Physics humour
TOPIC id: 84671
Replies: 7 - Views: 496
86878 Akhil1292 2011-07-02 14:52:33

Sir Ernest Rutherford, President of
the Royal Academy, and recipient of
the Nobel Prize in Physics, related
the following story:
"Some time ago I received a call
from a colleague. He was about to
give a student a zero for his answer
to a physics question, while the
student claimed a perfect score. The
instructor and the student agreed to
an impartial arbiter, and I was
selected.
I read the examination question:
"Show how it is possible to
determine the height of a tall
building with the aid of a
barometer."
The student had answered: "Take
the barometer to the top of the
building,attach a long rope to it,
lower it to the street, and then bring
it up, measuring the length of the
rope. The length of the rope is the
height of the building."
The student really had a strong case
for full credit since he had really
answered the question completely
and correctly! On the other hand, if
full credit were given, it could well
contribute to a high grade in his
physics course and certify
competence in physics, but the
answer did not confirm this. I
suggested that the student have
another try. I gave the student six
minutes to answer the question
with the warning that the answer
should show some knowledge of
physics.
At the end of five minutes, he hadn't
written anything. I asked if he
wished to give up, but he said he
had many answers to this problem;
he was just thinking of the best one.
I excused myself for interrupting
him and asked him to please go on.
In the next minute, he dashed off
his answer, which read: "Take the
barometer to the top of the building
and lean over the edge of the roof.
Drop the barometer, timing its fall
with a stopwatch.
Then, using the formula
x=0.5*a*t^2, calculate the height of
the building."
At this point, I asked my colleague if
he would give up. He conceded, and
gave the student almost full credit.
While leaving my colleague's office,
I recalled that the student had said
that he had other answers to the
problem, so I asked him what they
were.
"Well," said the student, "there are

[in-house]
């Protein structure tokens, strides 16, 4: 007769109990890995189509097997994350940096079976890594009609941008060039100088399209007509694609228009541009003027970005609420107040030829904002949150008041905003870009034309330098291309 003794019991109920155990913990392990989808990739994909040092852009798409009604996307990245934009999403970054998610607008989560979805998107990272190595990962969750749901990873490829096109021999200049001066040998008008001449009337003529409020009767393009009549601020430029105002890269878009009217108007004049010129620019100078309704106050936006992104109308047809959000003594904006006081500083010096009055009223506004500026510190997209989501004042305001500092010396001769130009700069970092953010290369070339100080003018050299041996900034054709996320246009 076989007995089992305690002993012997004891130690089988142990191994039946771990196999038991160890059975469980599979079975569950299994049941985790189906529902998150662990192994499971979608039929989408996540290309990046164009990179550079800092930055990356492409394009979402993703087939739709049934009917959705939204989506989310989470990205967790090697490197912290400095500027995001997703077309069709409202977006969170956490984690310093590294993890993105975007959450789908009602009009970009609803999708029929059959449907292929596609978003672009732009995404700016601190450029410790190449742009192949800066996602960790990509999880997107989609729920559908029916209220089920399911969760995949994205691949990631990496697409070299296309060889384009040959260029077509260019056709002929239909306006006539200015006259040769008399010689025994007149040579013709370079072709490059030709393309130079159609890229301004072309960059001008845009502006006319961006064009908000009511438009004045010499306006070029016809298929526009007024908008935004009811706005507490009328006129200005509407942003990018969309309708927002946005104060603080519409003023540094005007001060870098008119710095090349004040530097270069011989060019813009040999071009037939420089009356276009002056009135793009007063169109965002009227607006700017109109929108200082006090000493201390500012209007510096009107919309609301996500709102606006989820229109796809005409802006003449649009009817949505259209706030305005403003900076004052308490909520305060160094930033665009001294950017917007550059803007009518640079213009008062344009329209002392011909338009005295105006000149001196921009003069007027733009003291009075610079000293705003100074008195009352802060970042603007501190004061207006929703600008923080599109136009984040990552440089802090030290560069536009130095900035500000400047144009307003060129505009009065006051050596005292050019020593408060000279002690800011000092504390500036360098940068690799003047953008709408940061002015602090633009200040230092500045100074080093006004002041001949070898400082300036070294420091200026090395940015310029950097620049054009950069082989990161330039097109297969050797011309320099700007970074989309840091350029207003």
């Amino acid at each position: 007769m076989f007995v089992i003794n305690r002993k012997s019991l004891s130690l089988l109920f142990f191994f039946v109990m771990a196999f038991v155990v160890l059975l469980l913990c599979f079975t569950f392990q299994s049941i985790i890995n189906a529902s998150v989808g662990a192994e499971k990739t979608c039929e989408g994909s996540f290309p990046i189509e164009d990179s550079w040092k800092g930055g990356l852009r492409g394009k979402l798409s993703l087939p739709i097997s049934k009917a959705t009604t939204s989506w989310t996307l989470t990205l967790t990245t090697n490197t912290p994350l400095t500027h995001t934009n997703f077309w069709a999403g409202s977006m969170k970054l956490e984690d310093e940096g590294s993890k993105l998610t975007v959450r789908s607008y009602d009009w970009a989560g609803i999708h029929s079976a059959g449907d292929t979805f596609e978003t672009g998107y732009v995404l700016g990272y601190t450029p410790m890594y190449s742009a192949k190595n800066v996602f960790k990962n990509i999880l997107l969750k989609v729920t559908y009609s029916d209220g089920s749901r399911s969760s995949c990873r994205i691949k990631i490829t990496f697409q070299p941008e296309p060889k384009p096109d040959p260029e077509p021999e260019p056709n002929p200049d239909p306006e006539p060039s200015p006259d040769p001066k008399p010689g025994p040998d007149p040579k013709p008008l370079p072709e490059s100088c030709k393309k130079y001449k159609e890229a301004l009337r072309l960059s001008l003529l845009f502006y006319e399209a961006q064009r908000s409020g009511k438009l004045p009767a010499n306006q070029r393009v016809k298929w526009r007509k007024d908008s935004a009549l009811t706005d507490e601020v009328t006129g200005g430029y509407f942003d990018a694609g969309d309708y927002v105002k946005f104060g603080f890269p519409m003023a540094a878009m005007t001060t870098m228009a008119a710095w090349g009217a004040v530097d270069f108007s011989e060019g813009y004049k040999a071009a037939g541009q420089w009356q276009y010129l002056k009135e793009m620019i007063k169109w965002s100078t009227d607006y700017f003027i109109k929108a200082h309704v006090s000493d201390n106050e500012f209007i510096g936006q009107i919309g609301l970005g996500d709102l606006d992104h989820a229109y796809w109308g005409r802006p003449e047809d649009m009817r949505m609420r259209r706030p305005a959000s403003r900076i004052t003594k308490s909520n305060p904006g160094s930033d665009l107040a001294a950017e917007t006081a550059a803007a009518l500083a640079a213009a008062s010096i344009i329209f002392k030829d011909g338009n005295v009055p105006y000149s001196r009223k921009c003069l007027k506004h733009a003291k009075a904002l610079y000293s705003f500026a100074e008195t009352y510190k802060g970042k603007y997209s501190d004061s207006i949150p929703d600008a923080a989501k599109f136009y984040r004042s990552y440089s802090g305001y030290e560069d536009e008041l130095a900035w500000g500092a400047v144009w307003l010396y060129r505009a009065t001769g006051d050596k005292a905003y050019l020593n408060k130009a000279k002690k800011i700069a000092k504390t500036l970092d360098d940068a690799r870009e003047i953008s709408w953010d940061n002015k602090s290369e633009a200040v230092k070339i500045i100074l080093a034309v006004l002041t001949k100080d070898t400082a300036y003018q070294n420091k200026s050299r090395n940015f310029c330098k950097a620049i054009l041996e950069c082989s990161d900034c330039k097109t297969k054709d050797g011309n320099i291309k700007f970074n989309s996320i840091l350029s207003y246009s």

many ways of getting the height of a
tall building with the aid of a
barometer. For example, you could
take the barometer out on a sunny
day and measure the height of the
barometer, the length of its shadow,
and the length of the shadow of the
building, and by the use of simple
proportion, determine the height of
the building."
"Fine," I said, "and others?"
"Yes," said the student, "there is a
very basic measurement method
you will like. In this method, you
take the barometer and begin to
walk up the stairs. As you climb the
stairs, you mark off the length of the
barometer along the wall. You then
count the number of marks, and his
will give you the height of the
building in barometer units."
"A very direct method."
"Of course. If you want a more
sophisticated method, you can tie
the barometer to the end of a string,
swing it as a pendulum, and
determine the value of g [gravity] at
the street level and at the top of the
building.
From the difference between the
two values of g, the height of the
building, in principle, can be
calculated."
"On this same tack, you could take
the barometer to the top of the
building, attach a long rope to it,
lower it to just above the street, and
then swing it as a pendulum. You
could then calculate the height of
the building by the period of the
precession".
"Finally," he concluded, "there are
many other ways of solving the
problem."
"Probably the best," he said, "is to
take the barometer to the basement
and knock on the superintendent's
door. When the superintendent
answers, you speak to him as
follows: 'Mr. Superintendent, here is
a fine barometer. If you will tell me
the height of the building, I will give
you this barometer."
At this point, I asked the student if
he really did not know the
conventional answer to this
question. He admitted that he did,
but said that he was fed up with high
school and college instructors trying
to teach him how to think.
The name of the student was Neils
Bohr.
100285 Jasmare14 2011-07-02 15:40:42

s-bike2
86878 Akhil1292 2011-07-02 23:27:19

Thank u
21079 SPELSTER 2011-07-05 11:50:06

s-smiley



likeD!
86878 Akhil1292 2011-07-06 22:35:48

s-thnx
113226 Rakshak 2011-07-09 21:20:58

Wow my hero neils bhor

..s-clap

great ofcourse he is genius

opend new door of quantum mechanics and atomik feilds we shud great full to him

86878 Akhil1292 2011-07-10 09:41:48

s-thnx
162582 nehaDD 2012-07-23 09:48:38

Neils Bhor war a lameO ... a very lazy scientist.. never worked much.. but just because of a gifted mind.. reached that height.. and on that same not.. who is this above lameO who thinks that Bhor laid the foundation of Quantum physics..?
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